Under Armour files lawsuit against Ass Armor

Under Armour's latest trademark lawsuit goes after Ass Armor

Snowboarder Casey Scherr started a company called Ass Armor in 2013 to sell shock-absorbing athletic shorts designed to protect the tailbone. Now, the Ft. Lauderdale company faces a trademark infringement lawsuit from Under Armour — and plans to fight.

The $3 billion Baltimore athletic apparel maker also accused the snowboard shorts maker of unfair competition and cybersquatting for using the name Ass Armor and a tagline that could be confused with Under Armour's. The defendant copies Under Armour by using similar lettering and putting the Ass Armor name along the shorts' waistband, the lawsuit says.

"Making matters worse, similar to Under Armour's well-known and widely promoted Protect This House tagline mark, defendants use, advertise and promote their Ass Armor mark, name and products… in connection with the Protect Your Assets tagline," says the lawsuit, filed last month in U.S. District Court in Maryland.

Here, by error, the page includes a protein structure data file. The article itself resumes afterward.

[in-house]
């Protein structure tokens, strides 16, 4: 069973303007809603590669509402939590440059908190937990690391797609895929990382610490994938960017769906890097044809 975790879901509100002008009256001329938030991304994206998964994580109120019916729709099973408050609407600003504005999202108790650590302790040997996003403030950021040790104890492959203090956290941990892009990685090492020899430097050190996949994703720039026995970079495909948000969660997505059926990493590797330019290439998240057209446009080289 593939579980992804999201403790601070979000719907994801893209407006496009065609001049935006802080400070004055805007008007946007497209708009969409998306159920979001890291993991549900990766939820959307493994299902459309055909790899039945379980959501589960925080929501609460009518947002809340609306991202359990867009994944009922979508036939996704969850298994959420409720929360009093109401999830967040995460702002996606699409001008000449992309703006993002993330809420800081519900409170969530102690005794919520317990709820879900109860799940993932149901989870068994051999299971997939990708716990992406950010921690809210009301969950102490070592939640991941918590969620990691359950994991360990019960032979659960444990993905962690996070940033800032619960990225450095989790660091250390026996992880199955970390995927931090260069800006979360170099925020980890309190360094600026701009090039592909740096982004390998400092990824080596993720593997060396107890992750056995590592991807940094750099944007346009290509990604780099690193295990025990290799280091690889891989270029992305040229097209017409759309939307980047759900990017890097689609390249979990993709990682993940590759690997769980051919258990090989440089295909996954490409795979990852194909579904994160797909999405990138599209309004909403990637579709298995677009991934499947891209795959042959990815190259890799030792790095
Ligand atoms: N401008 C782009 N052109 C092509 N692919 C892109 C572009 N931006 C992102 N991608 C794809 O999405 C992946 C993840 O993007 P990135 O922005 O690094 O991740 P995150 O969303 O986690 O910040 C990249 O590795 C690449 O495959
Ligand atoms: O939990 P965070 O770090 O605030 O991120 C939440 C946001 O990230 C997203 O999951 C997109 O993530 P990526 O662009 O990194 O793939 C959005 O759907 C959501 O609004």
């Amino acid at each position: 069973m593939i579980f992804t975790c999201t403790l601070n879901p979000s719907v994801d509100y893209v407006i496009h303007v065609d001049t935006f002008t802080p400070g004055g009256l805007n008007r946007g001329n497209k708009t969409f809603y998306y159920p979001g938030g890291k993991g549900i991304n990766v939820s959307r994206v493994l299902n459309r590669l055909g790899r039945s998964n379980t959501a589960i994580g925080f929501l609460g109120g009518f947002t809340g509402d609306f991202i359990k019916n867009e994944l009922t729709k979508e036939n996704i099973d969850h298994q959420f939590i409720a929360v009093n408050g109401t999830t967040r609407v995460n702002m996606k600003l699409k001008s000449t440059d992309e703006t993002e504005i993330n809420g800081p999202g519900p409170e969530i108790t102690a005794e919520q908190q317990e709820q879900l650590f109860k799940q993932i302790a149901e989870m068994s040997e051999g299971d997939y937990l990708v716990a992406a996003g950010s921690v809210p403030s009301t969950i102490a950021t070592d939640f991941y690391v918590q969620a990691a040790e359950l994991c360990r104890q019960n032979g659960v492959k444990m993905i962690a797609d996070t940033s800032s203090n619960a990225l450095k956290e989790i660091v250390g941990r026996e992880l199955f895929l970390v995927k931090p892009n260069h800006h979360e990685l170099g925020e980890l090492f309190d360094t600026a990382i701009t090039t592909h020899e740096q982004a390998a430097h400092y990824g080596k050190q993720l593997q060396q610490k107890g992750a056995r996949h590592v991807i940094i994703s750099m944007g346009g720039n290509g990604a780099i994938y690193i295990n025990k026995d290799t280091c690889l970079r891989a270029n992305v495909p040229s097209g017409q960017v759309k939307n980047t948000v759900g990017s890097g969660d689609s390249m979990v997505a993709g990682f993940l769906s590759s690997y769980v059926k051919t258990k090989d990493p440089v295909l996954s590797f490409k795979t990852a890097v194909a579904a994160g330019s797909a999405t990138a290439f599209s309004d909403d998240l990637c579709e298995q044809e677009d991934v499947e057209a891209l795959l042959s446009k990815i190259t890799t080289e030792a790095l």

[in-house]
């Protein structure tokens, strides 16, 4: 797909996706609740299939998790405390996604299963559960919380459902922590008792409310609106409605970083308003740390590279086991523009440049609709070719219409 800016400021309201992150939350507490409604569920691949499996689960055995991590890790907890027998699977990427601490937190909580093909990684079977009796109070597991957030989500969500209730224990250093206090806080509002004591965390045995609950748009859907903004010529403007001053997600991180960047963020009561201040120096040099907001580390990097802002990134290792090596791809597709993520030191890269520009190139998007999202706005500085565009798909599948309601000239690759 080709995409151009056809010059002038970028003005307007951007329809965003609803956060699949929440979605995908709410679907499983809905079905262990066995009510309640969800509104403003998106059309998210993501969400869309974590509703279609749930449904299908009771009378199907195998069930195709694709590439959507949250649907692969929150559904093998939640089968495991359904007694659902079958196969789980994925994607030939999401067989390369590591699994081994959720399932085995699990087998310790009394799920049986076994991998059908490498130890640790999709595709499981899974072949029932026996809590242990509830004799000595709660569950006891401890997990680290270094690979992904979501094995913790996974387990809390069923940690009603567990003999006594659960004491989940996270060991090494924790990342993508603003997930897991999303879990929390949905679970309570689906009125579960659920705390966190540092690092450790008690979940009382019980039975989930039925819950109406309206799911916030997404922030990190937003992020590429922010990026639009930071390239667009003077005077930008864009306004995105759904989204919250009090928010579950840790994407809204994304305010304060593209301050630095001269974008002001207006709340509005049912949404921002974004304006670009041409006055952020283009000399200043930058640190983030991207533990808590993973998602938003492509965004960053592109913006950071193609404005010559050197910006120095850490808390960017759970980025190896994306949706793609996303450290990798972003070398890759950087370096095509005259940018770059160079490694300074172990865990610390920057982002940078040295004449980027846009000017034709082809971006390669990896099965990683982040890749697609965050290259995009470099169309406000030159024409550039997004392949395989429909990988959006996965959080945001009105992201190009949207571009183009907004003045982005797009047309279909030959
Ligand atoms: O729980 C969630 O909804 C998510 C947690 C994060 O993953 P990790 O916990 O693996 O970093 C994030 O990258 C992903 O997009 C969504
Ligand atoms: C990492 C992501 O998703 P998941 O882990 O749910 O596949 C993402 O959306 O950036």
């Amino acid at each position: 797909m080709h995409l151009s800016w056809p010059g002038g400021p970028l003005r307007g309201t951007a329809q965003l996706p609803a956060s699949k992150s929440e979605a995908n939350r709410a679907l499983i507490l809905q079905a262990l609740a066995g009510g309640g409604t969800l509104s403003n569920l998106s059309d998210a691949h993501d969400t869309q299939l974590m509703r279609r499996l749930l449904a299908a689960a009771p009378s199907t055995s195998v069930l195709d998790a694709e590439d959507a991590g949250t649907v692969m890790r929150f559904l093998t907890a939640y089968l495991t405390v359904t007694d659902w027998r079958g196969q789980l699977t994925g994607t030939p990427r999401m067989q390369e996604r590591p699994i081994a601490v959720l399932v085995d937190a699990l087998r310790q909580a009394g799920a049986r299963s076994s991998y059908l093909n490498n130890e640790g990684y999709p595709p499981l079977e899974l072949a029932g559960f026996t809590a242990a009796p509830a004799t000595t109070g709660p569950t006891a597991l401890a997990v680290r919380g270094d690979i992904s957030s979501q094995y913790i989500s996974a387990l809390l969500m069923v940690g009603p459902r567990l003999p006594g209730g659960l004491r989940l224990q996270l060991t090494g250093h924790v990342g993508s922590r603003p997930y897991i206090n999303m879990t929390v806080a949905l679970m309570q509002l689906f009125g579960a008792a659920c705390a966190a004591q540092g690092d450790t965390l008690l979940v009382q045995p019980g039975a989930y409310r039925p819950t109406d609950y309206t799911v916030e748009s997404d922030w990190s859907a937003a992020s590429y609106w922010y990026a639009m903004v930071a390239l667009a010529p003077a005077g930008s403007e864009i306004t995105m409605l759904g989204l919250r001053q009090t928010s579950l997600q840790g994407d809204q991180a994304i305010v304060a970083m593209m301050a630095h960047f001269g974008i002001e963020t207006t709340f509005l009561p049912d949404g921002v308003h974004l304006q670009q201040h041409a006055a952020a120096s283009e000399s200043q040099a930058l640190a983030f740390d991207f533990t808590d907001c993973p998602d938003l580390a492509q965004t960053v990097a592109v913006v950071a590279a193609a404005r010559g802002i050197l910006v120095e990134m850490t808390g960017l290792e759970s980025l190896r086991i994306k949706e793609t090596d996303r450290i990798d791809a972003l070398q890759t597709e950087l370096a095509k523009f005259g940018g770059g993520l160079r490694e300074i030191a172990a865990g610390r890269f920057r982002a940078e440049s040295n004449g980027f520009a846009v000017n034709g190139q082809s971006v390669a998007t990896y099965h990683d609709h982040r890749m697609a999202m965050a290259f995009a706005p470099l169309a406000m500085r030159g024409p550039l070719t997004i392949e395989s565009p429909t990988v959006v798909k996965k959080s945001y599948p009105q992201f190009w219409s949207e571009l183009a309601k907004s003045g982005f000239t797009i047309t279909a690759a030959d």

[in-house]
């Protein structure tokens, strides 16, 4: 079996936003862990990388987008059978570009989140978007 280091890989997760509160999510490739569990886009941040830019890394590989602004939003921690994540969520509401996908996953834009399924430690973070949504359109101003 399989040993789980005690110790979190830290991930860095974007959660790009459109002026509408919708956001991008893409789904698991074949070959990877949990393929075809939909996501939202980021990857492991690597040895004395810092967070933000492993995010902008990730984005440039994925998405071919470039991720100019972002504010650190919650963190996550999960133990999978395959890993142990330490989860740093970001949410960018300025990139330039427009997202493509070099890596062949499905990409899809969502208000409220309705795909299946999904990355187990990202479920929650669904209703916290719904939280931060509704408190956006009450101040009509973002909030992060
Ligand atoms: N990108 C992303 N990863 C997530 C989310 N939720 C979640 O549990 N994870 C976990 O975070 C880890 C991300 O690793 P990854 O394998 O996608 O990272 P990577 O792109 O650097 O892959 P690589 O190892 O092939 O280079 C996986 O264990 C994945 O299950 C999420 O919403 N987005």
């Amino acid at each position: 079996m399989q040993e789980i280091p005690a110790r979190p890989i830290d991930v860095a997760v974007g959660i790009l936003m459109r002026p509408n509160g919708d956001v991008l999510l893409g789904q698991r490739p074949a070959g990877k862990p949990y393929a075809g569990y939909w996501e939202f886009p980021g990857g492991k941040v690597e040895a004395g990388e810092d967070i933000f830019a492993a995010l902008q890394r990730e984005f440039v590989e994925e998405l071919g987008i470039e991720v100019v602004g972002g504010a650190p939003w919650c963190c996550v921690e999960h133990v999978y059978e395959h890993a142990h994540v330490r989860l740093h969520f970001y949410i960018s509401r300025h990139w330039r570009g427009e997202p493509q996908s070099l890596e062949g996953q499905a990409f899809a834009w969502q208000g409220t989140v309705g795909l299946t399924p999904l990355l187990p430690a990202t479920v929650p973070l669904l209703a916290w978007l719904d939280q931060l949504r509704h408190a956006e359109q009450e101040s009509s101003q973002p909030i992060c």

The defendants' names falsely suggest a connection or sponsorship between Ass Armor and Under Armour, according to the lawsuit, which asks the court to strip the company of its current name.

"We strongly believe the lawsuit filed by Under Armour has no merit," said Scherr, president of the company that makes only the padded shorts, in an email Thursday. "Ass Armor has spent months fighting with Under Armour in front of the Trademark Trial and Appeal Board and then, without notice, Under Armour filed this matter in federal court. We believe this is a classic David and Goliath battle. As David, we intend to fight."

Under Armour, which also makes padded protective pants and shorts, did not respond to requests for comment.

Under Armour has felt the need to defend its brand in similar cases, recently. The company sued Skechers, saying the shoe and apparel maker copied Under Armour's "Protect This House. I Will" ads, and Salt Armour Inc., saying the Boca Raton-based seller of saltwater fishing apparel used the "Salt Armour" and "Defense Armour" names in violation of Under Armour's trademark rights.


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